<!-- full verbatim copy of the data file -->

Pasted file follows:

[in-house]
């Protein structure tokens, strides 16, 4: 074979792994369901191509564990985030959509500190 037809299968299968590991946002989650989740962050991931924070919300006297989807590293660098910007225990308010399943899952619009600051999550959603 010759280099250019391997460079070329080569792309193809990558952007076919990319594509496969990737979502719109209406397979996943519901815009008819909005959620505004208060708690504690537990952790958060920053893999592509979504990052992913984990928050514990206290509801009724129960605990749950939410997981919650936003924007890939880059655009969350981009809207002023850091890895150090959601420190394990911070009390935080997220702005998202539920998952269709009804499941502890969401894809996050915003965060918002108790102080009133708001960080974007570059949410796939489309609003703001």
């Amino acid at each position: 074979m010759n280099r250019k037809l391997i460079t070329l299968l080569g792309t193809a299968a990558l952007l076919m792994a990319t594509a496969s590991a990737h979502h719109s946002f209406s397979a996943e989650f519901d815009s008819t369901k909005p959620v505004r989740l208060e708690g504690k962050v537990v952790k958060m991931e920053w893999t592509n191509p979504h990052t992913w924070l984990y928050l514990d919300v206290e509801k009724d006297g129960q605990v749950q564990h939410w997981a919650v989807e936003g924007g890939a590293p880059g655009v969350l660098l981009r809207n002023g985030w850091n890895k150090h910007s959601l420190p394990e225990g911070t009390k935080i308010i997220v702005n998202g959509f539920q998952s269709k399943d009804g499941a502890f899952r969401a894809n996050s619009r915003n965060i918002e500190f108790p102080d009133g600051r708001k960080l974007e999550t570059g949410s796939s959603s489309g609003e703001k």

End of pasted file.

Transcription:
[in-house]
């Protein structure tokens, strides 16, 4: 074979792994369901191509564990985030959509500190 037809299968299968590991946002989650989740962050991931924070919300006297989807590293660098910007225990308010399943899952619009600051999550959603 010759280099250019391997460079070329080569792309193809990558952007076919990319594509496969990737979502719109209406397979996943519901815009008819909005959620505004208060708690504690537990952790958060920053893999592509979504990052992913984990928050514990206290509801009724129960605990749950939410997981919650936003924007890939880059655009969350981009809207002023850091890895150090959601420190394990911070009390935080997220702005998202539920998952269709009804499941502890969401894809996050915003965060918002108790102080009133708001960080974007570059949410796939489309609003703001």
């Amino acid at each position: 074979m010759n280099r250019k037809l391997i460079t070329l299968l080569g792309t193809a299968a990558l952007l076919m792994a990319t594509a496969s590991a990737h979502h719109s946002f209406s397979a996943e989650f519901d815009s008819t369901k909005p959620v505004r989740l208060e708690g504690k962050v537990v952790k958060m991931e920053w893999t592509n191509p979504h990052t992913w924070l984990y928050l514990d919300v206290e509801k009724d006297g129960q605990v749950q564990h939410w997981a919650v989807e936003g924007g890939a590293p880059g655009v969350l660098l981009r809207n002023g985030w850091n890895k150090h910007s959601l420190p394990e225990g911070t009390k935080i308010i997220v702005n998202g959509f539920q998952s269709k399943d009804g499941a502890f899952r969401a894809n996050s619009r915003n965060i918002e500190f108790p102080d009133g600051r708001k960080l974007e999550t570059g949410s796939s959603s489309g609003e703001k």